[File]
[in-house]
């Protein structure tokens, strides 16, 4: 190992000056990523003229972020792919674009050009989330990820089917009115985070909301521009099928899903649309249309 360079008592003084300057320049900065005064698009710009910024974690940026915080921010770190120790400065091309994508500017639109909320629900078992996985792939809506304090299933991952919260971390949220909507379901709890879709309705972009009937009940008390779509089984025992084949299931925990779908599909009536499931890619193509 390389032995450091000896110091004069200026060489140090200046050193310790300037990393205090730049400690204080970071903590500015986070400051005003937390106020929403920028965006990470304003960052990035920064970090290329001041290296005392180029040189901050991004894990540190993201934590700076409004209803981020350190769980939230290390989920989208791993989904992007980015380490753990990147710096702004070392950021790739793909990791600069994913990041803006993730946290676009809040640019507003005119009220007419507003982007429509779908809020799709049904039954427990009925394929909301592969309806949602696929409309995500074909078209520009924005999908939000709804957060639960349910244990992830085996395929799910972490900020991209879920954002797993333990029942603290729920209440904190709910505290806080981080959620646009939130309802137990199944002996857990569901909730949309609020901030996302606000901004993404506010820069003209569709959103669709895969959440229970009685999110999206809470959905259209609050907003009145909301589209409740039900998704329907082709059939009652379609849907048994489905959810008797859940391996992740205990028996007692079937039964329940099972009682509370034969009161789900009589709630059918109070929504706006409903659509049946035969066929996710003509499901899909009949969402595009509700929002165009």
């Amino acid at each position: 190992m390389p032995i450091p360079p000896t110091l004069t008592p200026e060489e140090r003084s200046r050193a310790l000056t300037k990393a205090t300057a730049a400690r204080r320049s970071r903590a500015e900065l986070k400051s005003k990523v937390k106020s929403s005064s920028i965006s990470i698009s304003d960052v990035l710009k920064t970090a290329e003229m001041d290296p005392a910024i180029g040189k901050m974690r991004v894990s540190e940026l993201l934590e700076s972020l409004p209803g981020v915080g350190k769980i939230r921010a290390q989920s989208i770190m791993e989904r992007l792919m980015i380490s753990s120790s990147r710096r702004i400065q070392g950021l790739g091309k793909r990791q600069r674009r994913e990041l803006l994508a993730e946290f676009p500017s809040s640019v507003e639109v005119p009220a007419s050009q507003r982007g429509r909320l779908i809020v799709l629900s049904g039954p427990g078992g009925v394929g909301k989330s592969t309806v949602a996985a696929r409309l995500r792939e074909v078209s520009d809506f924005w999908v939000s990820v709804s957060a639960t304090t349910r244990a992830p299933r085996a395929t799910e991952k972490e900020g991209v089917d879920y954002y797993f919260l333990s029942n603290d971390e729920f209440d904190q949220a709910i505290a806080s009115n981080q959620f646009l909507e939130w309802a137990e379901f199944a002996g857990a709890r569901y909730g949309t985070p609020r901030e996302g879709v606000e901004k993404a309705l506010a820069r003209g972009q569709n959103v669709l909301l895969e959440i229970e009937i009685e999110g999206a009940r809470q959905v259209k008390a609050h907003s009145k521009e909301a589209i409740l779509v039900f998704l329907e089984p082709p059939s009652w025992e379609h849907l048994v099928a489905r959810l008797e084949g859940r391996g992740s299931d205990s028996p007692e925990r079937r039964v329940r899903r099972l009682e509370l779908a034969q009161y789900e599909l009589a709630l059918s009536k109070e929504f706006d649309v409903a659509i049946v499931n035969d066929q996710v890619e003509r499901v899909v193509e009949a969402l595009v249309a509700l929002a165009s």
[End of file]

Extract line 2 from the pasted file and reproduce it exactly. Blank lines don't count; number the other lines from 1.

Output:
């Protein structure tokens, strides 16, 4: 190992000056990523003229972020792919674009050009989330990820089917009115985070909301521009099928899903649309249309 360079008592003084300057320049900065005064698009710009910024974690940026915080921010770190120790400065091309994508500017639109909320629900078992996985792939809506304090299933991952919260971390949220909507379901709890879709309705972009009937009940008390779509089984025992084949299931925990779908599909009536499931890619193509 390389032995450091000896110091004069200026060489140090200046050193310790300037990393205090730049400690204080970071903590500015986070400051005003937390106020929403920028965006990470304003960052990035920064970090290329001041290296005392180029040189901050991004894990540190993201934590700076409004209803981020350190769980939230290390989920989208791993989904992007980015380490753990990147710096702004070392950021790739793909990791600069994913990041803006993730946290676009809040640019507003005119009220007419507003982007429509779908809020799709049904039954427990009925394929909301592969309806949602696929409309995500074909078209520009924005999908939000709804957060639960349910244990992830085996395929799910972490900020991209879920954002797993333990029942603290729920209440904190709910505290806080981080959620646009939130309802137990199944002996857990569901909730949309609020901030996302606000901004993404506010820069003209569709959103669709895969959440229970009685999110999206809470959905259209609050907003009145909301589209409740039900998704329907082709059939009652379609849907048994489905959810008797859940391996992740205990028996007692079937039964329940099972009682509370034969009161789900009589709630059918109070929504706006409903659509049946035969066929996710003509499901899909009949969402595009509700929002165009």